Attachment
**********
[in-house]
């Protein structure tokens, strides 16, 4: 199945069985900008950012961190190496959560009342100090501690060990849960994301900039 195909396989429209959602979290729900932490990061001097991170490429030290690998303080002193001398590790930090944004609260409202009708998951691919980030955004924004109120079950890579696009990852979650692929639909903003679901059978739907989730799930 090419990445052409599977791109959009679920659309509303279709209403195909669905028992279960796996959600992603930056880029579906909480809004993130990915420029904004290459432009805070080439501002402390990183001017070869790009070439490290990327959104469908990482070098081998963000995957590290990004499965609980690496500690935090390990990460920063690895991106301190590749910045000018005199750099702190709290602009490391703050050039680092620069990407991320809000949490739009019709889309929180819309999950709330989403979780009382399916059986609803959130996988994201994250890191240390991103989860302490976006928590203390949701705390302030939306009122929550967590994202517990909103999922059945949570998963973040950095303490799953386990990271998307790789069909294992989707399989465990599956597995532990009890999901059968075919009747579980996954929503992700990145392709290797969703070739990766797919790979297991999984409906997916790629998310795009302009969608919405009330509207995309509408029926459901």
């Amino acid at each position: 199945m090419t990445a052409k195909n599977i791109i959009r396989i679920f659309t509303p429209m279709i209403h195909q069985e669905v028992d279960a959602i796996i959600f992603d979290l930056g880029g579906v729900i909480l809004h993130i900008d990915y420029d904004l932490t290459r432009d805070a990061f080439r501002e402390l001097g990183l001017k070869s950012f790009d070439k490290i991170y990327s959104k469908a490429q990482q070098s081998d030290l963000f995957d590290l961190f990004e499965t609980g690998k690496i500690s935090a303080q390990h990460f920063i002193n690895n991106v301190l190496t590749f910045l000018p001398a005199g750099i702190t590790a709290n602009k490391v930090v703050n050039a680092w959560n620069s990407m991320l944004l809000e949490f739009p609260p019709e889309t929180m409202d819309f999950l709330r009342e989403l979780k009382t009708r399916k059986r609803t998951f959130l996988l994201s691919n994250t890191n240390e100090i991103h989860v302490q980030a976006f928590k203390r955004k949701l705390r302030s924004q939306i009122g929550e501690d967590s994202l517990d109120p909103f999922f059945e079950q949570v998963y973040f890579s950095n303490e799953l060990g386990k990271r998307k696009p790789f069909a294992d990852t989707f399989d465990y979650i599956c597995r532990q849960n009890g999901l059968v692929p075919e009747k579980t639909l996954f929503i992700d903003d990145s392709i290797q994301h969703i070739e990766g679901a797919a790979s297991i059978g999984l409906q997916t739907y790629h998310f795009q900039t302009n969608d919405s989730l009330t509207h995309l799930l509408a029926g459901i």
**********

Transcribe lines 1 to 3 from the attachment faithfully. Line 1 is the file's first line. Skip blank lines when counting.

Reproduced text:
[in-house]
């Protein structure tokens, strides 16, 4: 199945069985900008950012961190190496959560009342100090501690060990849960994301900039 195909396989429209959602979290729900932490990061001097991170490429030290690998303080002193001398590790930090944004609260409202009708998951691919980030955004924004109120079950890579696009990852979650692929639909903003679901059978739907989730799930 090419990445052409599977791109959009679920659309509303279709209403195909669905028992279960796996959600992603930056880029579906909480809004993130990915420029904004290459432009805070080439501002402390990183001017070869790009070439490290990327959104469908990482070098081998963000995957590290990004499965609980690496500690935090390990990460920063690895991106301190590749910045000018005199750099702190709290602009490391703050050039680092620069990407991320809000949490739009019709889309929180819309999950709330989403979780009382399916059986609803959130996988994201994250890191240390991103989860302490976006928590203390949701705390302030939306009122929550967590994202517990909103999922059945949570998963973040950095303490799953386990990271998307790789069909294992989707399989465990599956597995532990009890999901059968075919009747579980996954929503992700990145392709290797969703070739990766797919790979297991999984409906997916790629998310795009302009969608919405009330509207995309509408029926459901």
């Amino acid at each position: 199945m090419t990445a052409k195909n599977i791109i959009r396989i679920f659309t509303p429209m279709i209403h195909q069985e669905v028992d279960a959602i796996i959600f992603d979290l930056g880029g579906v729900i909480l809004h993130i900008d990915y420029d904004l932490t290459r432009d805070a990061f080439r501002e402390l001097g990183l001017k070869s950012f790009d070439k490290i991170y990327s959104k469908a490429q990482q070098s081998d030290l963000f995957d590290l961190f990004e499965t609980g690998k690496i500690s935090a303080q390990h990460f920063i002193n690895n991106v301190l190496t590749f910045l000018p001398a005199g750099i702190t590790a709290n602009k490391v930090v703050n050039a680092w959560n620069s990407m991320l944004l809000e949490f739009p609260p019709e889309t929180m409202d819309f999950l709330r009342e989403l979780k009382t009708r399916k059986r609803t998951f959130l996988l994201s691919n994250t890191n240390e100090i991103h989860v302490q980030a976006f928590k203390r955004k949701l705390r302030s924004q939306i009122g929550e501690d967590s994202l517990d109120p909103f999922f059945e079950q949570v998963y973040f890579s950095n303490e799953l060990g386990k990271r998307k696009p790789f069909a294992d990852t989707f399989d465990y979650i599956c597995r532990q849960n009890g999901l059968v692929p075919e009747k579980t639909l996954f929503i992700d903003d990145s392709i290797q994301h969703i070739e990766g679901a797919a790979s297991i059978g999984l409906q997916t739907y790629h998310f795009q900039t302009n969608d919405s989730l009330t509207h995309l799930l509408a029926g459901i």